Some New Poems

Three Sonnets for the Wedding of Abby and Giles

Now is the time when all occasional things
close into silence,only one tree,one
svelte translation of eternity”

- e.e. cummings, from “Epithalamion”

High born ocean child, the Colorado
moon kisses Pacific ripples whitely.
With feathered deftness, unweaving nightly,
quilting by daylight in Brooklyn's sallow
interiors, wah-wah trumpet echoes
some dirty Gershwin's muted rhapsody
amid scents of the best gingerbread we
ever tasted and olive oil cake so
moist and unctuous, a delicate sweetness
like friendship, like summer, like verbena
tea, sun-brewed, sipped at night amid laughter
like hymns from Hudson Valley's moon to bless
the knee-high corn and us. Before you, a
gold ring through which comes everything after.

The wolf made you do it. Mycorrhizal
dreams flashing in the soul's gloaming, where oak
and composted memory collude. Smoke
from Victoria pine sap, freegan hauls
of Brooklyn wood, story of crucible,
firebird, love, wolf. We drink wine and poke
cinders, warm olives and eat them. You woke
dazed, water and stitching still visible
on your body, water of death and life,
brought by crow, administered by wolf. Here,
a living bed carved in olive tree, one
flame from two candles entwined. The words wife
and husband entwine power and art. Hear
in your bones the endless ringing of sun.

We followed the sun to Turtle Island's
edge, then crossed the water on heron tail
or wolf back. You forged this ring. We won't fail
to hold you. The old Greeks say that one and
one make one, the one with torch and garland,
made of beauty and wild energy. Pale
Aphrodite and Dionysius, hale
with wine and goat blood (light matter demands
dark), crashed together, made he who visits
now, for whom hymns play on Adirondack
peaks and Brooklyn decks, this presence. Linger
with me and drink to things that grow and fit,
to ripe cheese, deities, and friends, no lack
here, to a flower plucked for a finger.

Birth Day

Crocuses in the still brown grass.
Doppler shift catches of
Sultans of Swing,” “I Will Survive,” and
Do Ya Think I'm Sexy?”
More rain, the wettest year on record.
Peepers, robins, the sweet, occasional sun.
Deer Isle, ME, Tuesday, April 3rd, 1979.
On the radio, something of the assassination
of Bhutto, and the election of Jane Byrne
as mayor of Chicago. Old, crisp apples
in a wooden bowl, coal in the fireplace
and slender warmth under the pressed tin
ceiling and bad lights. In the field, strawberry
leaves unfold under brown fescue,
nerved meadow grass, and rose.
Pine trees pine, silhouetted at dusk as in so much
local art. Kale bursts under glass across the water
at Eliot's farm, kale he'll bring
to Helen and Scott. On the LP, Bach
or The Rolling Stones. In evening, violin.
You, in Irene's young arms.
Tulips break the earth, and lift it.

Incantation: Anemone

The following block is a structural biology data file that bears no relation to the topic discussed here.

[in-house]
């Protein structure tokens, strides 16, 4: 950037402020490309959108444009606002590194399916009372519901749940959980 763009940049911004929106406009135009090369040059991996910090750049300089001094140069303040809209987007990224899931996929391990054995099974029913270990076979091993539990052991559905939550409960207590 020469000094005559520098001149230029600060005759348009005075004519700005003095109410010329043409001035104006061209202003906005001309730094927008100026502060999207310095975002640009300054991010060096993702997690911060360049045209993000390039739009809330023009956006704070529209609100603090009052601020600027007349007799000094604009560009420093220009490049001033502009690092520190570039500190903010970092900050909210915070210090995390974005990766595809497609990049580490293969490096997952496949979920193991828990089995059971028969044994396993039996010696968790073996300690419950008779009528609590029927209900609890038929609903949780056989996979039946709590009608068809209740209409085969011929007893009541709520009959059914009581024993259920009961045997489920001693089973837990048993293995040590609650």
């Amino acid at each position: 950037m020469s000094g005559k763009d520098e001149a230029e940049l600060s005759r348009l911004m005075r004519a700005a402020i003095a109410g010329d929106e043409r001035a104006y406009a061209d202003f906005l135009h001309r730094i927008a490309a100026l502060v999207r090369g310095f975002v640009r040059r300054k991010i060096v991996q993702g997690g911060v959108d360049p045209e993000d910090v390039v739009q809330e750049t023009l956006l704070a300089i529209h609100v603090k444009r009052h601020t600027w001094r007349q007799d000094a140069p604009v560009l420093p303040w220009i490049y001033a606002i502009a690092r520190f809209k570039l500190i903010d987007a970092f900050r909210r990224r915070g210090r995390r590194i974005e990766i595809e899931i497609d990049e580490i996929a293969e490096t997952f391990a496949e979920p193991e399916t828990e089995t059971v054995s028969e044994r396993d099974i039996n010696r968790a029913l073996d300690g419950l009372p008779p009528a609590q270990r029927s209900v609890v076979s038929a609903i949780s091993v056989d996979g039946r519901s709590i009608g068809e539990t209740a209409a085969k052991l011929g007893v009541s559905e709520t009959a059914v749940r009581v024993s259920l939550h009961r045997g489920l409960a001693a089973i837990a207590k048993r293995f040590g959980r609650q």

Clover blossom and poetics of loss -
homespun palliatives for being
always underwater. Tentacles
that are symbols, symbols that
are bones, bones that ignite
our songs. A seed head of wild
millet dreams on dark wind. Plantain
and chicory hum shadowy songs. Note:
only repetition in threes, water, and some
constellations speak of blossoms
and loss. The taste of nasturtium
is the taste of my shadow. An ounce
of symbol holds the sail. Wild cold
rain and dandelion dreams. We note these
dreams, taste their loss. Song of marrow, meter
of bone. Shadow for dinner, sorrel
and violets and I and everywhere
windflowers, we note this
wind, run for boats. Eating, our hair
grows watery, unfolds
wild blossoms. The ballast
on our time-bound ship is joy.

And when the old teacher said,
Well, I guess this is goodbye,”
Our hearts plunged into myth.
He stood, as did we,
uncomprehending, weeping,
our movements suddenly perfected
In grief. Singing above the drums,
We watched one age pass into another.
He was beautiful then,
unspeakably beautiful,
like da Vinci's Mary standing before
the archangel. By the door,
he moved to speak, but the drummers
Unseeing or undeterred, drummed on,
and we sang, and his mouth
resolved again into saffron and myrrh,
his teeth like small children
asleep by the hearth.
And then, it's true, he left.
Up the path he walked,
wild white hair
like a pussy willow
or the sun.
Then, in the far cabin,
his face appeared,
reflected in the dark window.
He never looked back.
Like Laozi, he seemed.
Like a woodcut print
in some ancient, monastic garden.
Still we sang, still we wept, still the drums.
And, I tell you,
there was light. 

Jewish Cemetery on Lido: For Noah

Searching for stones in cypress duff,
Odor of green and loss,
Stones to lay on stones,
Trees bridge the silence
Their ancient wisdom
Of loss and young limbs
The eyelash curl of wings
And cadence of deathless song
The layered centuries;
Endless loss and birdsong.

All poems by David Scott Levi.